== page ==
21 - Where to draw the line: integrating feasibility into connectivity planning  pp. 536-554

Where to draw the line: integrating feasibility into connectivity planning

By Scott A. Morrison and Mark D. Reynolds

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INTRODUCTION

The long-term persistence of populations in fragmented landscapes depends on connectivity among disjunct habitat patches. Retaining or restoring habitat corridors has become a dominant strategy for maintaining connectivity in fragmented landscapes (e.g., Bennett 1999; Groves 2003; this volume), especially when the surrounding matrix is hostile to dispersing wildlife. The biological merits of any particular corridor, however, will depend upon a variety of factors, including the ecology of the targets (species, communities, natural processes) it is intended to serve, as well as the specific attributes of the corridor itself, the habitat matrix in which it is embedded, and the core areas it is connecting. Often, the effects of corridors on target biota are unknown. In some cases, corridors may be ineffective or even counter-productive (e.g., Simberloff and Cox 1987; Hess 1994; Dobson et al. 1999; Crooks and Suarez Chapter 18). Biological advantages and disadvantages of corridors have been discussed elsewhere (e.g., Beier and Noss 1998; Groves 2003; Crooks and Sanjayan Chapter 1). Here, we focus on how feasibility considerations factor into the decision-making process of conservation practitioners deciding where best to invest resources in connectivity conservation.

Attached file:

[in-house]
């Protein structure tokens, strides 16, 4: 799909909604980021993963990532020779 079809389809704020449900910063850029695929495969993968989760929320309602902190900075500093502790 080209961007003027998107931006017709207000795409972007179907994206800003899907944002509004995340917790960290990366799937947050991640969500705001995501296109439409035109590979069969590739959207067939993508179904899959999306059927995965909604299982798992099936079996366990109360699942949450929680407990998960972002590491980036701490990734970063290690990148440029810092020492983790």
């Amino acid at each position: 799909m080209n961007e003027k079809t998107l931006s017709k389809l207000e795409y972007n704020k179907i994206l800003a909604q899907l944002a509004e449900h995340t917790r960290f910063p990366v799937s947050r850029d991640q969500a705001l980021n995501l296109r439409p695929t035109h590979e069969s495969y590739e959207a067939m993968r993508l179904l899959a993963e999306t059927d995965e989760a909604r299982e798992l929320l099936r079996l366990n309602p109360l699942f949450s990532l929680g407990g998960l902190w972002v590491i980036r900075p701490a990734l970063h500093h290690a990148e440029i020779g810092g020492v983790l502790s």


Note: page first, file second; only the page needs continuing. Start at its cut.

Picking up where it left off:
In an ideal world, wildlife corridor planning would occur with detailed knowledge of biological resource needs, multiple options for corridor design, unlimited resources for implementation, and cooperative landowners. More often, virtually nothing is known about plant and animal movement needs within a landscape, human land uses have already greatly constrained corridor options, conservation funding is inadequate, and landowners and political entities are recalcitrant (Swenson and Franklin 2000).

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